I am also so tired most of the time that I am really afraid of falling asleep and smothering him, I honestly don't understand how to avoid this, those of you who manage it can you explain how you do it? My breastfeeding counsellor just says that you shoudl never sleep and feed and if you feel sleepy you should get up.

I have got a breast pump so am going to try expressing.

I just keep getting so tearfull because I feel like I haven't enjoyed a moment of my son's life so far, between how unwell I was for the first week and a half and now with the crazy feeding I have been so miserable. I don't want to waste his early life by feeling so unhappy and i really want to be able to leave the house again, I have no worries about feeding in public, but I am worried about needing to feed for hours at a time when I am not at home.

Sorry I sound so whingey! I just feel so torn and honestly don't know what to do, whether to persist for another week and risk another week of misery and exhaustion or switch to formula and feel guilty for not giving my DS the best food available for him

NotQuiteCockney Fri 23-Sep-11 10:02:46

It sounds like you're having a really hard time of it.

Sleeping next to your baby is perfectly safe, assuming you follow some basic precautions (no smoking. Nobody drunk or drugged in the bed. The bed should be reasonably hard. The baby shouldn't be under a duvet. It should not be possible for the baby to end up under pillows, or between a bed and a wall.)

Breastfeeding mothers do not smother their babies - they have a special sleep state that lets them sleep and also keep an eye on their baby. Sharing a bed is normal in most of the world, and has been normal, everywhere, for most of human history.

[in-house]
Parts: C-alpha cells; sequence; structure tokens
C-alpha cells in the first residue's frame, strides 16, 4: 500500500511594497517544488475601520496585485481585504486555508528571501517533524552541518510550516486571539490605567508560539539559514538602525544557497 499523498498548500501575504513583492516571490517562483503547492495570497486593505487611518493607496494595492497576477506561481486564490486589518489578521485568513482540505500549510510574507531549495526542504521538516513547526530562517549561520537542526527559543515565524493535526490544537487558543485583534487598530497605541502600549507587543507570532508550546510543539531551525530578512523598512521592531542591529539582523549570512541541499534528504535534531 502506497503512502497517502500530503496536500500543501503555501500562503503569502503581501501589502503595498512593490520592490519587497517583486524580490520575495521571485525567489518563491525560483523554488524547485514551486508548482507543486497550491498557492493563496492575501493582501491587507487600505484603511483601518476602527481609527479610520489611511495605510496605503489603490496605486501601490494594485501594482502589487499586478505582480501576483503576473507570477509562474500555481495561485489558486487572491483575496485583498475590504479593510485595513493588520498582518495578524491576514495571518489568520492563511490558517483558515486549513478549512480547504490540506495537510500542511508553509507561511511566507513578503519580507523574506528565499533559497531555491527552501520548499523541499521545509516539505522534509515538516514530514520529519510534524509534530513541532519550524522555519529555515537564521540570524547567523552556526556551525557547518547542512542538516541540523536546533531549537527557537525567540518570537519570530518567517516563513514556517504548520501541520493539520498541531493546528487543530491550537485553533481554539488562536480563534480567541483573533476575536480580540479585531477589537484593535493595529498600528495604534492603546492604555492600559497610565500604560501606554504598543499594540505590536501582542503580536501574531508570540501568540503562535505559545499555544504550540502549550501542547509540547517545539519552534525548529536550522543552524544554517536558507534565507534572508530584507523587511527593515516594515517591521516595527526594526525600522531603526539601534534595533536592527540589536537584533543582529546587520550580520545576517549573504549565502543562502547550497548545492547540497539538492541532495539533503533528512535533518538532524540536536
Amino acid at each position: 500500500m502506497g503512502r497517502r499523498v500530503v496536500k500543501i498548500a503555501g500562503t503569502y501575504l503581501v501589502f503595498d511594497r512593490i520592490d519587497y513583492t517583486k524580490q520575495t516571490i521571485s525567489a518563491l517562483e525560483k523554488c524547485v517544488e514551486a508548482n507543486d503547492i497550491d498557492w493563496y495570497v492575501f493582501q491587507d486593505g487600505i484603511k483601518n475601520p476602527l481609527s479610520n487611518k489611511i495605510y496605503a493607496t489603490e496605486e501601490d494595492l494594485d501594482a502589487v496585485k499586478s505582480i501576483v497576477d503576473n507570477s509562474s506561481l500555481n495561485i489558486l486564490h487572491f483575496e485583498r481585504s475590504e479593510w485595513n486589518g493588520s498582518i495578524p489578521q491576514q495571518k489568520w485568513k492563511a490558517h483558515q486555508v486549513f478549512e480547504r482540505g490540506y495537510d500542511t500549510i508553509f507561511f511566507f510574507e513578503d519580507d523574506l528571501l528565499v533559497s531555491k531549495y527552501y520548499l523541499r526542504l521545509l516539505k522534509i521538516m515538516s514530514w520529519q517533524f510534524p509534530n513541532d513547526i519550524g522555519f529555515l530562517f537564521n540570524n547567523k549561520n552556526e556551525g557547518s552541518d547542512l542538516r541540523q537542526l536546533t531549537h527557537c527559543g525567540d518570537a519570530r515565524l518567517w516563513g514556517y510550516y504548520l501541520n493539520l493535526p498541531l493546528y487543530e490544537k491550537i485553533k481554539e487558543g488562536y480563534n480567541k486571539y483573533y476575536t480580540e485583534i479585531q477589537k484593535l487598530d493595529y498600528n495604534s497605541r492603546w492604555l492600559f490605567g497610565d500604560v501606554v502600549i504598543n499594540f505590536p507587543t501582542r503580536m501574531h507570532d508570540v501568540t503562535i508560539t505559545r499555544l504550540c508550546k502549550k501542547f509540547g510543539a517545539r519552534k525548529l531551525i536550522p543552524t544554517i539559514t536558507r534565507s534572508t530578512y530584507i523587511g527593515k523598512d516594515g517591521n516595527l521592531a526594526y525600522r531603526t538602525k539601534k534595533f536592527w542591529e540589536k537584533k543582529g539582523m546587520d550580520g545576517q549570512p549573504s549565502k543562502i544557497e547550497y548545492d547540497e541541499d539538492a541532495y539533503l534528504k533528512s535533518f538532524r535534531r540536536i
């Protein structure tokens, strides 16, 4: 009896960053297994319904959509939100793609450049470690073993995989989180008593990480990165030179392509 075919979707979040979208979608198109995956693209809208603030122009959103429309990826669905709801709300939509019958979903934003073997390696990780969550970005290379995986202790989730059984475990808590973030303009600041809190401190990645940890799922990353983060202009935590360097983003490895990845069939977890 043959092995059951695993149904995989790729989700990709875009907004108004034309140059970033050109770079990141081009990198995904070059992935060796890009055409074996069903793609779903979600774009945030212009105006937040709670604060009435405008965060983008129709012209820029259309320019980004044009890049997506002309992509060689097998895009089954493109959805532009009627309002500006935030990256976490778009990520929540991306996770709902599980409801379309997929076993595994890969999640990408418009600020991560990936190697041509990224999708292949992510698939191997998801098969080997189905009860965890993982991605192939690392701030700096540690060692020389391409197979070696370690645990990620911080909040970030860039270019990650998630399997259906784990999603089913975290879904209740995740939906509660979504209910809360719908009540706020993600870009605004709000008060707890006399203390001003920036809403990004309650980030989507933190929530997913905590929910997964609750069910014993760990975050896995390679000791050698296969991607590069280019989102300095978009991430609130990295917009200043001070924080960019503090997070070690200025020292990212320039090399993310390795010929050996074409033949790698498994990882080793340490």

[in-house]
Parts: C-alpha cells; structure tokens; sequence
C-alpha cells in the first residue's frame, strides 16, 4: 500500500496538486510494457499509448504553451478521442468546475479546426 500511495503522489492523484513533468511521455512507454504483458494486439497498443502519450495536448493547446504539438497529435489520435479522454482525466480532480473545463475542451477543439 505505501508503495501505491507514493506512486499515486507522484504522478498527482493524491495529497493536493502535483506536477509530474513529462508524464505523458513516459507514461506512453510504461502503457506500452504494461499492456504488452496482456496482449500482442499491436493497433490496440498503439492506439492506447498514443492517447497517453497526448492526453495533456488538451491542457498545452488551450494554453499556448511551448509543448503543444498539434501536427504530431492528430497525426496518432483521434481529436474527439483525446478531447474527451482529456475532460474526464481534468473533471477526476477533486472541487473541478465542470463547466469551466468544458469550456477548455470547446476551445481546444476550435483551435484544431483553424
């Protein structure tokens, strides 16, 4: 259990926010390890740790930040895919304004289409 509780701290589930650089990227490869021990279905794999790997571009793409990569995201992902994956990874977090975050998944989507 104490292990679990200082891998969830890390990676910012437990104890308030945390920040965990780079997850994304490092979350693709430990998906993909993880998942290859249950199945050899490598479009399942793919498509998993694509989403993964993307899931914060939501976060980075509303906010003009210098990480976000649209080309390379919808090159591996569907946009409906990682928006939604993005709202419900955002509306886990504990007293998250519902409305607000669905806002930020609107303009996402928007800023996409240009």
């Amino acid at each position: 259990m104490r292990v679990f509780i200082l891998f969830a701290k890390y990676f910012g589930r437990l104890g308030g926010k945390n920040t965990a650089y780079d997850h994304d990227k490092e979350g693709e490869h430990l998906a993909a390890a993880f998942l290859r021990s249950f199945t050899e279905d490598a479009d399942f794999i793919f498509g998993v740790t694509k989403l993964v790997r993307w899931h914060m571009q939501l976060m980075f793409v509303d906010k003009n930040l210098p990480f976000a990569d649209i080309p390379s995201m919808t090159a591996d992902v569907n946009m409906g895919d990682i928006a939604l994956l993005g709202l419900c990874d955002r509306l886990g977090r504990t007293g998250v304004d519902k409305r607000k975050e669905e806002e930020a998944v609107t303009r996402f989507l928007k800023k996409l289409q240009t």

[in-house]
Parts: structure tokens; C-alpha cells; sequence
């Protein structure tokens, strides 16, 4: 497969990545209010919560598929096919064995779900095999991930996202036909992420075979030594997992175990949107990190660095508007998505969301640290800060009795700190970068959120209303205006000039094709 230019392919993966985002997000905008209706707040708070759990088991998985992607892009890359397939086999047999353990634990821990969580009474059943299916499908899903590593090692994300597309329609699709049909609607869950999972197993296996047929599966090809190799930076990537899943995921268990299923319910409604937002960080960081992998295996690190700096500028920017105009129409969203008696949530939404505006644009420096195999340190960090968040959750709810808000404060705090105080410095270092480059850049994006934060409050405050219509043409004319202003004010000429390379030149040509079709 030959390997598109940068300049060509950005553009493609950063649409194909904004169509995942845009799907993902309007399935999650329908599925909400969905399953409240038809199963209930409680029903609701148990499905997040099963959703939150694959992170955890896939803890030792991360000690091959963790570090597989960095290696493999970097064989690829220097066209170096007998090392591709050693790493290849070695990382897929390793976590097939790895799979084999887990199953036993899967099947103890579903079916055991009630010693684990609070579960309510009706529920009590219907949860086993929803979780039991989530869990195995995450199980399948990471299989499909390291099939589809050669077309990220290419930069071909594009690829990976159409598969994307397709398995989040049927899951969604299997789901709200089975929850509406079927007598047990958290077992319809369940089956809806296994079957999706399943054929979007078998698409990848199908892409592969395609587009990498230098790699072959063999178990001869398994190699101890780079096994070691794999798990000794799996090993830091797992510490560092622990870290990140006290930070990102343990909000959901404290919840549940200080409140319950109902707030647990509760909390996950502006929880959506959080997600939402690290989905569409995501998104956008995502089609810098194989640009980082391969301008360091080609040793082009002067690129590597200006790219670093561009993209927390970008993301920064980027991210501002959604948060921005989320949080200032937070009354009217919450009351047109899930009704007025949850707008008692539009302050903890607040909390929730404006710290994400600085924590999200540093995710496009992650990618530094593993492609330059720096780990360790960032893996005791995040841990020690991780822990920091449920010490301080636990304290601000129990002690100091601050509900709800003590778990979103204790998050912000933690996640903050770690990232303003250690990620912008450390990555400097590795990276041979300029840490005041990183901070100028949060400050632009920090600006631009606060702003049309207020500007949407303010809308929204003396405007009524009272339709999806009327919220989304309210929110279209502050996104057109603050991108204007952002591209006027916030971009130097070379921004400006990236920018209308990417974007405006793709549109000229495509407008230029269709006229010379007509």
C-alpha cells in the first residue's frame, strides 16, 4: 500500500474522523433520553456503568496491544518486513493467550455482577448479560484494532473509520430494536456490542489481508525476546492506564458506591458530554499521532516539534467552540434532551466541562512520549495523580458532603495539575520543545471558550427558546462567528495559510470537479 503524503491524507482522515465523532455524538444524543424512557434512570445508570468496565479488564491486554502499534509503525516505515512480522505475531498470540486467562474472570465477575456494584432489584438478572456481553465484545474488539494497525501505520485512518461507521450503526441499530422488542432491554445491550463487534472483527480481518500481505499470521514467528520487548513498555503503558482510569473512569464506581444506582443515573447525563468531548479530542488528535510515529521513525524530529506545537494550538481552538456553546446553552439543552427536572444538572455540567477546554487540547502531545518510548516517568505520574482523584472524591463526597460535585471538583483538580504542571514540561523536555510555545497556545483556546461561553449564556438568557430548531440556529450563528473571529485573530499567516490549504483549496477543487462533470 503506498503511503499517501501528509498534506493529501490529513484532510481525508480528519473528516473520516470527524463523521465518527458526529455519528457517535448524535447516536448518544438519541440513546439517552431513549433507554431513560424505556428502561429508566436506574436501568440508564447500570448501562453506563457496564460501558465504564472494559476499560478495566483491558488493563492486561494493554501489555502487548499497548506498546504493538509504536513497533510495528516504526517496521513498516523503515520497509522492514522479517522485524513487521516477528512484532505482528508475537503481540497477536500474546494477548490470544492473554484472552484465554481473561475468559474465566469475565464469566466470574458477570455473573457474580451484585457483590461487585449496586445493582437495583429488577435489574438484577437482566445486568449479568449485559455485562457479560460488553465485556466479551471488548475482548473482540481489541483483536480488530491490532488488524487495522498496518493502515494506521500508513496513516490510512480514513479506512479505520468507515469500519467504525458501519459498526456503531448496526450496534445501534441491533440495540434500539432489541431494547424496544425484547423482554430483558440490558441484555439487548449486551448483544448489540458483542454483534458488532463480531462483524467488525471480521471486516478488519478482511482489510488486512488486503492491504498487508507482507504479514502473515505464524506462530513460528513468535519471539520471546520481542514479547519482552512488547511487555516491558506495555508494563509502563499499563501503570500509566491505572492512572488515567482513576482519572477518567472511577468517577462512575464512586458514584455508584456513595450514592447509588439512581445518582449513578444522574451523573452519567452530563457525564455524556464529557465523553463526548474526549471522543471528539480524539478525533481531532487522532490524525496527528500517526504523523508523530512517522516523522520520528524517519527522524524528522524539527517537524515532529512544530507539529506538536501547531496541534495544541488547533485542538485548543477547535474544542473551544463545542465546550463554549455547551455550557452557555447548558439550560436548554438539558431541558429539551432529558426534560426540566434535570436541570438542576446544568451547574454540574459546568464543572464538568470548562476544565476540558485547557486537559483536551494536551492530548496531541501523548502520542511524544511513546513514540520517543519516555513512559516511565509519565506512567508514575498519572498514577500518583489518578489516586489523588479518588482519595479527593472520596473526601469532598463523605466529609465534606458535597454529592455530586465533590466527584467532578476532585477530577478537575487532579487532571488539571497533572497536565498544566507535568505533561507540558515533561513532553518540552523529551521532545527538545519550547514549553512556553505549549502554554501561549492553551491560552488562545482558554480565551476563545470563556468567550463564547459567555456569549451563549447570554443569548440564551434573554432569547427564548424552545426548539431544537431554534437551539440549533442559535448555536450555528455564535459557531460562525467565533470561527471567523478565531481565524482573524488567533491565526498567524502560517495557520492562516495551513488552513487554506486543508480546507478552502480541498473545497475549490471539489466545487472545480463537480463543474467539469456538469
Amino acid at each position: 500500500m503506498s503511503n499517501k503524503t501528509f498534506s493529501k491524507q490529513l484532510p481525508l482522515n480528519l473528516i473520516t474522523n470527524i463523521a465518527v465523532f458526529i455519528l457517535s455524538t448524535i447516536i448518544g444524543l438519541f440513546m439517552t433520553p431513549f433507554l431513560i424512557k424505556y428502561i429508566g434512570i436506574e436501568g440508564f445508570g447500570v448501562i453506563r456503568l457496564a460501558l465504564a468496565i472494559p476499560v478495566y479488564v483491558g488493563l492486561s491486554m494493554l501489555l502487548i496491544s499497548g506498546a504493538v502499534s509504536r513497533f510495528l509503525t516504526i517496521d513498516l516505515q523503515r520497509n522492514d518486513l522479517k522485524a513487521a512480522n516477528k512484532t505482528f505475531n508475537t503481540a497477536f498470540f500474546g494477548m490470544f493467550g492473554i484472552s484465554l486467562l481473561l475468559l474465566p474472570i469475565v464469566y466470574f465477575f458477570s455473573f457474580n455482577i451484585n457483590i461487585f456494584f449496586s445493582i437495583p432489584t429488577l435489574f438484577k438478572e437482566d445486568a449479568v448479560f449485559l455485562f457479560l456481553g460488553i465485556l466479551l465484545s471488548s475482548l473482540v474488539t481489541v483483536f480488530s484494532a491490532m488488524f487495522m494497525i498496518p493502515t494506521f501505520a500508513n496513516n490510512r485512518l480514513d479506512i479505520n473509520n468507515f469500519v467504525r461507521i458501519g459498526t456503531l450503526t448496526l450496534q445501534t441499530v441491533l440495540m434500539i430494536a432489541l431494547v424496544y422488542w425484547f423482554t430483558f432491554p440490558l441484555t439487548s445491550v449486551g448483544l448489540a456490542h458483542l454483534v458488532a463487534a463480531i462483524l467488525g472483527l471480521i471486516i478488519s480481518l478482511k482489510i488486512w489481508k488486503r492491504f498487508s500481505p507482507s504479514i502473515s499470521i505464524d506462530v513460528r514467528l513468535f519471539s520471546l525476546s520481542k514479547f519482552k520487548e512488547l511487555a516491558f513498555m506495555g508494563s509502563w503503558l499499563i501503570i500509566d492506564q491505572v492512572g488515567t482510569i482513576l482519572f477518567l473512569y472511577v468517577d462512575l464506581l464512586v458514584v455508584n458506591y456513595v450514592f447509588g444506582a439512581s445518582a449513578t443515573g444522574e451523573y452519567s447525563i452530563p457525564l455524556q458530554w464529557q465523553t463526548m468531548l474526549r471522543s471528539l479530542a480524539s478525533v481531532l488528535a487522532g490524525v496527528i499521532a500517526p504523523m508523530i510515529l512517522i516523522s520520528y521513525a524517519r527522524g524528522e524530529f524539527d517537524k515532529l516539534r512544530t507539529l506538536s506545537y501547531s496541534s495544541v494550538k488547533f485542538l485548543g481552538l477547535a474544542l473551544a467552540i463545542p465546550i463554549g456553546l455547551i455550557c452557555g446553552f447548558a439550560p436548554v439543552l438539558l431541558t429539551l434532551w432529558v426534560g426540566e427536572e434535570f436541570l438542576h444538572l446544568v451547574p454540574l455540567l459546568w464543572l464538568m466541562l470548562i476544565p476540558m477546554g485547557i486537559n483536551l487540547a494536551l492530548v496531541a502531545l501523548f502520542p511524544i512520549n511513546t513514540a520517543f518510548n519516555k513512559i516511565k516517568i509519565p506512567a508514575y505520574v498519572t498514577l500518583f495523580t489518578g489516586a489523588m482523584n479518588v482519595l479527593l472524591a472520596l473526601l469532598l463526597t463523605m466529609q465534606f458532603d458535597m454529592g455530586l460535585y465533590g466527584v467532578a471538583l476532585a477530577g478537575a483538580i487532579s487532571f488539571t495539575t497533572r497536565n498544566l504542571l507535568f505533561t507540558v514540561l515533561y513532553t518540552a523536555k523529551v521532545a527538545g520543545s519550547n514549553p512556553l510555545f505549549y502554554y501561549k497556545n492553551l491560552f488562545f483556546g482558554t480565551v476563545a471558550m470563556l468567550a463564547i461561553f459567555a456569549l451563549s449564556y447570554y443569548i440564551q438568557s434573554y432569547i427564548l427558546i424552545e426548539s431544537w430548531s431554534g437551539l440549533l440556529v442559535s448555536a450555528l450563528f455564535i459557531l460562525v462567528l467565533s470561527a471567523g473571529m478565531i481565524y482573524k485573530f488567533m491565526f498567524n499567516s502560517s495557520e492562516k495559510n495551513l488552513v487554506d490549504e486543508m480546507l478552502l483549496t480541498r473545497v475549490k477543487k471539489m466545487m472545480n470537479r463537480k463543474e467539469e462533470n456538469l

But of course if he needs to be burped, this is a bit more tricky.

kimberlina Fri 23-Sep-11 11:16:50

I think HV and BFC's tend to say not to sleep whilst feeding just to cover themselves from being sued if something awful did happen. But likecockney says - women have been sleeping with their babies for thousand of years.

I would lie on my side with knees bent at 90 degrees which stops me from rolling forward. DD would lie in the hollow of my body. My underneath arm would come forwards just above DDs head to stop her wriggling upwards towards the pillow and my upper arm would be out straight over the top of DD again to stop me rolling forwards. Actually reading that I've made it sound more complicated than it is!

I would try feeding lying down again - perhaps after the first bit of feeding and burping is done as maybe he takes most milk at the first part and then its more comfort in which case vomiting will be less of an issue. Also his stomach will be LOADS bigger now than in the first week.

Final thought - you could start of lying down with your husband watching just to reassure you that no harm will come to your son.

Just read through and I sound like a lying-down-is-the-only-way nutter! Obviously do you what you are comfortable with, but it was a life saver for me